Last week, Accenture was awarded a contract facilitating repairs on the Healthcare.gov website. This is clearly one of the highest profile contracts the company has taken on in recent years. Jimmy Kimmel even discussed Accenture’s contract award in his opening monologue.
High profile contracts can irrefutably be high risk, high reward. On the upside, Accenture has an opportunity to grab a foothold in federal healthcare services that they do not have today. Not only is there opportunity to establish footing, but also there is the opportunity to build new relationships with insurance companies and healthcare providers. If done correctly, Accenture will build its brand image as a top integrator, and perhaps install future price premiums across all clients.
On the downside, failure could mean significant damage to the Accenture brand. By fixing the current mess, Accenture stands to be a hero. But failure to bring the right solution could completely tarnish the Accenture brand.
The selection of Accenture appears to have been nothing more than a hastily arranged beauty contest. One has to wonder if Accenture properly considered the risks associated with this contract or, more to the point, did the other competitors take a step back leaving Accenture as the only company standing in front?
How did Accenture Win the Contract?
A bit of history is in order on how Accenture landed this gig. CGI was awarded the prime integrator contract in September 2011 through a questionable bidding process. When the site went live in October 2013, all of the inadequacies of the website were fully exposed to the public. The “tech surge” effort put forward by the Obama administration brought in the likes of the best and brightest from Oracle and Google and focused on fixing the consumer related portion of the website. This preliminarily stemmed the tide of criticism that circled HHS (Health and Human Services) like a ring of fire last fall.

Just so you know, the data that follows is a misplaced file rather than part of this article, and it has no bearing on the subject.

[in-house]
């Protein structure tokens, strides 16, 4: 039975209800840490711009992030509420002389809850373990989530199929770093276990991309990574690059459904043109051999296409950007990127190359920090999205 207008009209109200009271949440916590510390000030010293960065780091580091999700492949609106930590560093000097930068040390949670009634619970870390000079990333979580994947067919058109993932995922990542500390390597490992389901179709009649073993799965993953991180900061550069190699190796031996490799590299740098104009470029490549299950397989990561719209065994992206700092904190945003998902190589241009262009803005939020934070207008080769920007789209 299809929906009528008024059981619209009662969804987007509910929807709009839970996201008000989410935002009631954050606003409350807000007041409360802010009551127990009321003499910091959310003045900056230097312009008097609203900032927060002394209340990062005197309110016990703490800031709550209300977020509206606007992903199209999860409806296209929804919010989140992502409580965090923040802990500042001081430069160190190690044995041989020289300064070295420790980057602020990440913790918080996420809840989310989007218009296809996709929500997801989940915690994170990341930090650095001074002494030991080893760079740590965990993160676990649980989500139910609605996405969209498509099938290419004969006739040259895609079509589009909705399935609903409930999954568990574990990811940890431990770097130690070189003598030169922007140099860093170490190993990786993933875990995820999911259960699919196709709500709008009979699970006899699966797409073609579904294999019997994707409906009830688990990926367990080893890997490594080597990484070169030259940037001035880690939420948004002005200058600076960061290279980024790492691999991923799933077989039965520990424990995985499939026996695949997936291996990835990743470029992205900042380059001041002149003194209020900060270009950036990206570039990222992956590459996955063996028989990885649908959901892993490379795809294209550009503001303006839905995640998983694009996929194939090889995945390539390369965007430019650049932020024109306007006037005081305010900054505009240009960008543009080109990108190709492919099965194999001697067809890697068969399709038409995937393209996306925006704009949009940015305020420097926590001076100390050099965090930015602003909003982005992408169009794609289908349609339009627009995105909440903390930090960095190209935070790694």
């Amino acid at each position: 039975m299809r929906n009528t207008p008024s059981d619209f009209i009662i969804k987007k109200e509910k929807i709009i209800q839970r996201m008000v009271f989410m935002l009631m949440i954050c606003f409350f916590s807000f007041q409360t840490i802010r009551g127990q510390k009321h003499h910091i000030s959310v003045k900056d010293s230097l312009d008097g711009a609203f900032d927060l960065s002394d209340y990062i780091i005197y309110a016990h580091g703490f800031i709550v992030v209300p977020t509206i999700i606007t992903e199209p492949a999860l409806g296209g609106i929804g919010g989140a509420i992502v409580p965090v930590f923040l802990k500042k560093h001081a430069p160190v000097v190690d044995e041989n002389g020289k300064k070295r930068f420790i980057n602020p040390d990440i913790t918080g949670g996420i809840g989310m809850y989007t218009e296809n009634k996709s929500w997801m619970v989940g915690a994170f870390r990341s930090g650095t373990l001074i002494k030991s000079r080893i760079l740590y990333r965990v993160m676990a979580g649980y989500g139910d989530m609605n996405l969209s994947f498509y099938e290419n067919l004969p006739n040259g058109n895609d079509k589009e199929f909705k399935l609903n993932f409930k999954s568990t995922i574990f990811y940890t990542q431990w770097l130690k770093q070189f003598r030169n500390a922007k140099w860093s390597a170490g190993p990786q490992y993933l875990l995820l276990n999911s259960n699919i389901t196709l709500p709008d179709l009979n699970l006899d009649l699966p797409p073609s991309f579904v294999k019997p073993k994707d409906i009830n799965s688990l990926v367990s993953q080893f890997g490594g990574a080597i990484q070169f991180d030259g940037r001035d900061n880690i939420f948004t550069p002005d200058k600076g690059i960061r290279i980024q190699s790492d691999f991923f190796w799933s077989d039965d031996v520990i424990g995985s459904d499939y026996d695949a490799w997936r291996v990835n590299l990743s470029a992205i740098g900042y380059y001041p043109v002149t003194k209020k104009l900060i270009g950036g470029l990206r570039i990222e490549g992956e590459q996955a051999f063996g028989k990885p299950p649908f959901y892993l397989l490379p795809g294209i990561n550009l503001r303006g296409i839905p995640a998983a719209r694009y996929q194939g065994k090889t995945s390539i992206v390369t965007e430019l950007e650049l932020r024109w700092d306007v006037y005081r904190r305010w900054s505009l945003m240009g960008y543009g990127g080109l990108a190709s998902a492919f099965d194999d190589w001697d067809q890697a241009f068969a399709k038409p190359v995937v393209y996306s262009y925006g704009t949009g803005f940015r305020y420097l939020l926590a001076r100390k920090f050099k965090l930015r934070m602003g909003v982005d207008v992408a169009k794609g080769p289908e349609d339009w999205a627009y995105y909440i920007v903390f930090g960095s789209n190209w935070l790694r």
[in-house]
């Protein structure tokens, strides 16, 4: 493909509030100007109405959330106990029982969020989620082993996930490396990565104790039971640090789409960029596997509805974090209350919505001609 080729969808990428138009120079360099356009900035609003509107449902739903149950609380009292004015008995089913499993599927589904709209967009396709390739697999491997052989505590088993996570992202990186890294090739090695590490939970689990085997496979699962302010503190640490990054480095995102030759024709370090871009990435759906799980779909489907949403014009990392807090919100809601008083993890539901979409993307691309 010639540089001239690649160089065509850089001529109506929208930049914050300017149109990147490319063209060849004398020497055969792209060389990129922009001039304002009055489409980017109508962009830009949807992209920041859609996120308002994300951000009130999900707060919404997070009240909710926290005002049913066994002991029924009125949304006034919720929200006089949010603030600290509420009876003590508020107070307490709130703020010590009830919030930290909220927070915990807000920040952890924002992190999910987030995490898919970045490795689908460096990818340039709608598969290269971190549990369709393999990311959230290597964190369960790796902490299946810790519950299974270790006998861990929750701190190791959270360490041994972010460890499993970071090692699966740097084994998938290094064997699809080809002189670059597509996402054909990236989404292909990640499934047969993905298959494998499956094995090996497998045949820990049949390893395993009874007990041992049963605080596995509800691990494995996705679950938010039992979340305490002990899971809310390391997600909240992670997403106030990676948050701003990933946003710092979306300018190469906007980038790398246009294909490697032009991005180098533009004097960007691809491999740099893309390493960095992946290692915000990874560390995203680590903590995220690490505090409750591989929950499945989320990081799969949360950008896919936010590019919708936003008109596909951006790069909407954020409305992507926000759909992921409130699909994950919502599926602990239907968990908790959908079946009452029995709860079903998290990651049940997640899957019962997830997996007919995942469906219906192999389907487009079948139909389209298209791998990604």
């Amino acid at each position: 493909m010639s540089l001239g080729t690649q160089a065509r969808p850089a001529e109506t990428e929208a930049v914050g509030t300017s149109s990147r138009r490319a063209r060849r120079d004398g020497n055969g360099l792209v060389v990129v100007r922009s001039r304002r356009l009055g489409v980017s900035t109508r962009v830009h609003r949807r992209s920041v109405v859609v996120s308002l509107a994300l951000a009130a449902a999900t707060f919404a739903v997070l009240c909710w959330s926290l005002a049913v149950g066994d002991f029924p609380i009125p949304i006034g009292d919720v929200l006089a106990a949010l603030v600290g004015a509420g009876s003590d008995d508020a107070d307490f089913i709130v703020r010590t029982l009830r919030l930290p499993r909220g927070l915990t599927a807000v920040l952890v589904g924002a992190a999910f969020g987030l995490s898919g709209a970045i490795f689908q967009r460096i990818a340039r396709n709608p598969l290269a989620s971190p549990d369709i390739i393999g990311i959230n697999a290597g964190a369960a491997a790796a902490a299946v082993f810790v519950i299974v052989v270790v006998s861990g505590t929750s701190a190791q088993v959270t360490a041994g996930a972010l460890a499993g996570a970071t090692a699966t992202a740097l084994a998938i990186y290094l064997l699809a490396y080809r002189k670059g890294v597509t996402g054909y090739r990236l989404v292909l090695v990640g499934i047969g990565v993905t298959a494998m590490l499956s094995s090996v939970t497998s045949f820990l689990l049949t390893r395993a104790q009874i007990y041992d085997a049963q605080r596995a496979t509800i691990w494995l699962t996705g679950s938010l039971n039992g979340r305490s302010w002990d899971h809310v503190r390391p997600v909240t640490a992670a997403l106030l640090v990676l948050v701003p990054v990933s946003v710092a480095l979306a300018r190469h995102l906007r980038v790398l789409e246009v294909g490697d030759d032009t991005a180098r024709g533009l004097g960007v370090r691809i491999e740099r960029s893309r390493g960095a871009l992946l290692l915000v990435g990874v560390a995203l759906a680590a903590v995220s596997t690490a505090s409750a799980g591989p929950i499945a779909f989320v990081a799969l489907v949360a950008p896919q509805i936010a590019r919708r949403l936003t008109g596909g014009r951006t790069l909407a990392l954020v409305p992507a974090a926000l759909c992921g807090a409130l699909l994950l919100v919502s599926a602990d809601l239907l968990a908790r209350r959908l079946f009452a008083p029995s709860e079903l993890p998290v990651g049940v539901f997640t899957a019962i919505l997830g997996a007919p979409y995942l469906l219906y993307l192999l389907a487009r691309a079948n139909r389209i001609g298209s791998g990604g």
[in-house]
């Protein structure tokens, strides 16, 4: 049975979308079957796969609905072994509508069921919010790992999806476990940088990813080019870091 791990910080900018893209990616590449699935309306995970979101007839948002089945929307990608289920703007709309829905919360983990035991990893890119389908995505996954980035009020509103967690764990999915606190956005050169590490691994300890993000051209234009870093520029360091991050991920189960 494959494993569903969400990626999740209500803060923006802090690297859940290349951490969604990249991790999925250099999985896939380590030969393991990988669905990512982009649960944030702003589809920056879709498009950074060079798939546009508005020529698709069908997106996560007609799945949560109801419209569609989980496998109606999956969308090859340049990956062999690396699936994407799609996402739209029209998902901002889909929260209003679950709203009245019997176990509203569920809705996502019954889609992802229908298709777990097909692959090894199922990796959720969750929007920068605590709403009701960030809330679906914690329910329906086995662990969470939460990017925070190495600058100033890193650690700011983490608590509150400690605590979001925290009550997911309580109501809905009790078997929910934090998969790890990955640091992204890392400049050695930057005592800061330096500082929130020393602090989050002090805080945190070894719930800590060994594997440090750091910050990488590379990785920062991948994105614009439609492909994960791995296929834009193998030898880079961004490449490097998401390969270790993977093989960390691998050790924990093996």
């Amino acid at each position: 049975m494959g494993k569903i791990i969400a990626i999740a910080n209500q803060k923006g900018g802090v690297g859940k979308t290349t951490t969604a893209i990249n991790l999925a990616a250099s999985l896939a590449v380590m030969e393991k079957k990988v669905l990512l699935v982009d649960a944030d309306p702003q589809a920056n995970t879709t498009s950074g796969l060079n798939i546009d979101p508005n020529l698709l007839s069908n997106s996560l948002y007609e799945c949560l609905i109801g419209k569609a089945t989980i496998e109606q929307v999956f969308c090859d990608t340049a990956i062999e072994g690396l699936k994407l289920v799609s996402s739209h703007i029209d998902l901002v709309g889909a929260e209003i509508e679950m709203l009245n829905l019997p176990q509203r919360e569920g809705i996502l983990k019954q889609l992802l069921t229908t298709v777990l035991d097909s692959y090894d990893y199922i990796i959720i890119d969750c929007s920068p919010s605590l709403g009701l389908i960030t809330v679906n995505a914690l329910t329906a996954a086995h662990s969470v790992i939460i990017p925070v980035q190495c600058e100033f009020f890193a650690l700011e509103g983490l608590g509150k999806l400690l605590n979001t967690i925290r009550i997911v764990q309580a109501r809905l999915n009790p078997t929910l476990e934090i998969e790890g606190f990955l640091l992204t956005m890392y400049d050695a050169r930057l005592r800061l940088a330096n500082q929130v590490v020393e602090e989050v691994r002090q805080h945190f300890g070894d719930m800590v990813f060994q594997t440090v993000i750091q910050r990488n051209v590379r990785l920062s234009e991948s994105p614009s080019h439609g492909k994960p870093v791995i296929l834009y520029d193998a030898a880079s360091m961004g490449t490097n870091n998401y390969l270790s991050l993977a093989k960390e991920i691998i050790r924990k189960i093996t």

In mid-December, senior HHS officials concluded CGI had not been effective enough in fixing the integrated computer systems that were the underpinning of the federal website. It was determined that CGI needed to be replaced. The process to select Accenture was outlined in this posted procurement justification document.
The document states the accelerated selection process was required as “there is limited time to build this functionality and failure to deliver the functionality by mid-March 2014 will result in financial harm to the Government”. The process conducted over the last weeks of December consisted of shortlisting twelve companies, and then informal discussions were held with four of the twelve, followed by the selection of Accenture.
Accenture was selected to lead the effort despite having no previous federal healthcare experience, which makes you wonder about the qualifications of the other contenders. Perhaps the other contenders took a different view of the risk associated with the effort and determined the best course of action was to take a step back.
The Risks Accenture Faces
The potential effects of this engagement on Accenture are clear: opportunity for a gain in market share and price premiums vs. significant damage to the Accenture brand. So was taking this contract a good call on the part of Accenture? UpperEdge has identified seven significant risks associated with successful execution that Accenture must overcome to achieve success with this effort.
Risk #1 Schedule
The justification for the method to select Accenture was based on the lack of time available to meet a pending deadline. By mid-March, Accenture must complete the construction of the primary applications that track eligibility and enrollment, account for subsidy payments to insurance plans, and clean up those 834 enrollment transmissions that in October and November transferred garbage data to the insurance companies. To compound the issue, implementation of these adjustments must be completed while the volumes on the website are expected to peak as all those that could not sign-up in 2013 attempt to sign-up before the new deadline at the end of March. Eight weeks to meet a deadline that, if missed, will result in financial harm to the government – no pressure there.
Risk #2 Unrealistic Estimates